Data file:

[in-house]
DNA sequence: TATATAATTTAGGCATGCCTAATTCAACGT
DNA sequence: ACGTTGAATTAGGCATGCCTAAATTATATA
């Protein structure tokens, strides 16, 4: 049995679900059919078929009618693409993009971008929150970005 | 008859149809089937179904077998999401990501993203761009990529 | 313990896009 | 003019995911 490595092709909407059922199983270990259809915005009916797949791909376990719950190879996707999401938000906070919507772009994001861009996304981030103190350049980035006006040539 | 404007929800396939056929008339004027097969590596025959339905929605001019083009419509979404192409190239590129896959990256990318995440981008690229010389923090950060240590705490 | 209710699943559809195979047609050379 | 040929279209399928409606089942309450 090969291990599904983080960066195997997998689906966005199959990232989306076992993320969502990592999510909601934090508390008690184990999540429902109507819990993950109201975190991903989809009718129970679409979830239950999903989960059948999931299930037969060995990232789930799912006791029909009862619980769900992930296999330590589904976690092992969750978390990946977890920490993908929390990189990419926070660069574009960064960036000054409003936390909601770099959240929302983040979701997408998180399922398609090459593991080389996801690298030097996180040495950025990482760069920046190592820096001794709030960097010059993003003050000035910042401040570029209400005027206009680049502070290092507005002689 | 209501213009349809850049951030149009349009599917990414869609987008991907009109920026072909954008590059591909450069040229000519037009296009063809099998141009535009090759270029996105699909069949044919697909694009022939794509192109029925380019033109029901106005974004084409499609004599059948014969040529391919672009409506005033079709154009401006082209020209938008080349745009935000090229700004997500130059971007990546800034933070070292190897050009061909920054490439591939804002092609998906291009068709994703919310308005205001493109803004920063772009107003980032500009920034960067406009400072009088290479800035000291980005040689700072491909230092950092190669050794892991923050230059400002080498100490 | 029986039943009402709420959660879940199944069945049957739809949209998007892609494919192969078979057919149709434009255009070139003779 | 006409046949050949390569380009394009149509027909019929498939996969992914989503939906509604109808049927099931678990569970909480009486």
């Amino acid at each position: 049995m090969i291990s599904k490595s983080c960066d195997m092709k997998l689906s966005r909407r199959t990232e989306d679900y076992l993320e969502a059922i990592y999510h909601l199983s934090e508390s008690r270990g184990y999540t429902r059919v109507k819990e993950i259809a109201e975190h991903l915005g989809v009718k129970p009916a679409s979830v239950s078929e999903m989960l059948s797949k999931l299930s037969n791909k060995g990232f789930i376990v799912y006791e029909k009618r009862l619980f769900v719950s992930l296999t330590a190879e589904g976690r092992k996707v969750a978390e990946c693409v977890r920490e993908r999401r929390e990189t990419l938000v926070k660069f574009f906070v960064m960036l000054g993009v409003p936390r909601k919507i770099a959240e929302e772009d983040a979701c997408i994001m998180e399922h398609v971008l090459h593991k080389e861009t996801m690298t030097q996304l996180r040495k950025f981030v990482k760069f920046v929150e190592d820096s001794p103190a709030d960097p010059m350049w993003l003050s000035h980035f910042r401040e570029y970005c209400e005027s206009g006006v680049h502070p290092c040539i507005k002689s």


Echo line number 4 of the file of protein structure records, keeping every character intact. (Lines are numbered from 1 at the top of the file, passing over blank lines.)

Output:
């Protein structure tokens, strides 16, 4: 049995679900059919078929009618693409993009971008929150970005 | 008859149809089937179904077998999401990501993203761009990529 | 313990896009 | 003019995911 490595092709909407059922199983270990259809915005009916797949791909376990719950190879996707999401938000906070919507772009994001861009996304981030103190350049980035006006040539 | 404007929800396939056929008339004027097969590596025959339905929605001019083009419509979404192409190239590129896959990256990318995440981008690229010389923090950060240590705490 | 209710699943559809195979047609050379 | 040929279209399928409606089942309450 090969291990599904983080960066195997997998689906966005199959990232989306076992993320969502990592999510909601934090508390008690184990999540429902109507819990993950109201975190991903989809009718129970679409979830239950999903989960059948999931299930037969060995990232789930799912006791029909009862619980769900992930296999330590589904976690092992969750978390990946977890920490993908929390990189990419926070660069574009960064960036000054409003936390909601770099959240929302983040979701997408998180399922398609090459593991080389996801690298030097996180040495950025990482760069920046190592820096001794709030960097010059993003003050000035910042401040570029209400005027206009680049502070290092507005002689 | 209501213009349809850049951030149009349009599917990414869609987008991907009109920026072909954008590059591909450069040229000519037009296009063809099998141009535009090759270029996105699909069949044919697909694009022939794509192109029925380019033109029901106005974004084409499609004599059948014969040529391919672009409506005033079709154009401006082209020209938008080349745009935000090229700004997500130059971007990546800034933070070292190897050009061909920054490439591939804002092609998906291009068709994703919310308005205001493109803004920063772009107003980032500009920034960067406009400072009088290479800035000291980005040689700072491909230092950092190669050794892991923050230059400002080498100490 | 029986039943009402709420959660879940199944069945049957739809949209998007892609494919192969078979057919149709434009255009070139003779 | 006409046949050949390569380009394009149509027909019929498939996969992914989503939906509604109808049927099931678990569970909480009486």